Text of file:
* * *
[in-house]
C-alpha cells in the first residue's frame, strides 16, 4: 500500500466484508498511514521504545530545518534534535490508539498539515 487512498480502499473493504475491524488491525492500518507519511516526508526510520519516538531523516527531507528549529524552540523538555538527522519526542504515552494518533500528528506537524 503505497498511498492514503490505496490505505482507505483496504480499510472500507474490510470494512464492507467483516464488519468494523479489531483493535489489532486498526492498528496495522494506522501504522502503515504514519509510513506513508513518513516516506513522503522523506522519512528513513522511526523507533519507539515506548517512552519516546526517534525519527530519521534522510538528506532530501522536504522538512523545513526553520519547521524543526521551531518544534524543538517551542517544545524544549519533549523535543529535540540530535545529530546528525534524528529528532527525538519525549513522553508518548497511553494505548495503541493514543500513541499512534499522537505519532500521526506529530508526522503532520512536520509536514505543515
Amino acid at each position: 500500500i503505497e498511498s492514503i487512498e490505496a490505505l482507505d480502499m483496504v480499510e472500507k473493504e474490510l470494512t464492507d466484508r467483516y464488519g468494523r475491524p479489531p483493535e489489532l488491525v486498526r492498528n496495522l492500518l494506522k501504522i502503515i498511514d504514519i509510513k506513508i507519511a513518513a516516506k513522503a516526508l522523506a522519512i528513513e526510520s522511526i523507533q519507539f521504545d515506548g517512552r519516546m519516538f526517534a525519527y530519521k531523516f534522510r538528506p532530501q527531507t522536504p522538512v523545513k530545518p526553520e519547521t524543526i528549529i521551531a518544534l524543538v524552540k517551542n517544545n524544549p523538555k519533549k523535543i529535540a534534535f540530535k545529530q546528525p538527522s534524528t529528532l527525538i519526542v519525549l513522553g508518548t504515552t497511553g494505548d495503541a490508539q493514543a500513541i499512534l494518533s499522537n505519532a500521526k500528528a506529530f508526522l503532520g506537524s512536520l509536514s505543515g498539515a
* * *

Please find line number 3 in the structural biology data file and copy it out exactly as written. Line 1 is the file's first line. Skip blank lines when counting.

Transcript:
Amino acid at each position: 500500500i503505497e498511498s492514503i487512498e490505496a490505505l482507505d480502499m483496504v480499510e472500507k473493504e474490510l470494512t464492507d466484508r467483516y464488519g468494523r475491524p479489531p483493535e489489532l488491525v486498526r492498528n496495522l492500518l494506522k501504522i502503515i498511514d504514519i509510513k506513508i507519511a513518513a516516506k513522503a516526508l522523506a522519512i528513513e526510520s522511526i523507533q519507539f521504545d515506548g517512552r519516546m519516538f526517534a525519527y530519521k531523516f534522510r538528506p532530501q527531507t522536504p522538512v523545513k530545518p526553520e519547521t524543526i528549529i521551531a518544534l524543538v524552540k517551542n517544545n524544549p523538555k519533549k523535543i529535540a534534535f540530535k545529530q546528525p538527522s534524528t529528532l527525538i519526542v519525549l513522553g508518548t504515552t497511553g494505548d495503541a490508539q493514543a500513541i499512534l494518533s499522537n505519532a500521526k500528528a506529530f508526522l503532520g506537524s512536520l509536514s505543515g498539515a